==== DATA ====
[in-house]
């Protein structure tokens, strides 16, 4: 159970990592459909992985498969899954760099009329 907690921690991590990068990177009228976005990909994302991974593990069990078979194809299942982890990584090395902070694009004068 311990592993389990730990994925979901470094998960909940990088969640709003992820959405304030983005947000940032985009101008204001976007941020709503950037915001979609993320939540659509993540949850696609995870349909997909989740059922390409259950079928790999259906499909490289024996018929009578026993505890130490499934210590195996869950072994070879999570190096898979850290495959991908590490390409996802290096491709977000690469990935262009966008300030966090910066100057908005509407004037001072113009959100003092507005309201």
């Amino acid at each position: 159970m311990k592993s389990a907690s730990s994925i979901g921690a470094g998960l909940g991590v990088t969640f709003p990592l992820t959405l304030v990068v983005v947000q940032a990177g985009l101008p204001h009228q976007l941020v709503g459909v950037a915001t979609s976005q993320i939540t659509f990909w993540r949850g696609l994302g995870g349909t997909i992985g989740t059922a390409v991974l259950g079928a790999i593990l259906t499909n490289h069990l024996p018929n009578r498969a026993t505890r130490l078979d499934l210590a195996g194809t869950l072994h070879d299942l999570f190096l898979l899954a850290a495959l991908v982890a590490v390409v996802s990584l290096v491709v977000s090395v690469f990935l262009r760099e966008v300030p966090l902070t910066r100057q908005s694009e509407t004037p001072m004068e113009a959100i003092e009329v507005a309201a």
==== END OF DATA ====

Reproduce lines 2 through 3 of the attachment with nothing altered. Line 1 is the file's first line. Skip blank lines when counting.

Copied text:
């Protein structure tokens, strides 16, 4: 159970990592459909992985498969899954760099009329 907690921690991590990068990177009228976005990909994302991974593990069990078979194809299942982890990584090395902070694009004068 311990592993389990730990994925979901470094998960909940990088969640709003992820959405304030983005947000940032985009101008204001976007941020709503950037915001979609993320939540659509993540949850696609995870349909997909989740059922390409259950079928790999259906499909490289024996018929009578026993505890130490499934210590195996869950072994070879999570190096898979850290495959991908590490390409996802290096491709977000690469990935262009966008300030966090910066100057908005509407004037001072113009959100003092507005309201």
């Amino acid at each position: 159970m311990k592993s389990a907690s730990s994925i979901g921690a470094g998960l909940g991590v990088t969640f709003p990592l992820t959405l304030v990068v983005v947000q940032a990177g985009l101008p204001h009228q976007l941020v709503g459909v950037a915001t979609s976005q993320i939540t659509f990909w993540r949850g696609l994302g995870g349909t997909i992985g989740t059922a390409v991974l259950g079928a790999i593990l259906t499909n490289h069990l024996p018929n009578r498969a026993t505890r130490l078979d499934l210590a195996g194809t869950l072994h070879d299942l999570f190096l898979l899954a850290a495959l991908v982890a590490v390409v996802s990584l290096v491709v977000s090395v690469f990935l262009r760099e966008v300030p966090l902070t910066r100057q908005s694009e509407t004037p001072m004068e113009a959100i003092e009329v507005a309201a």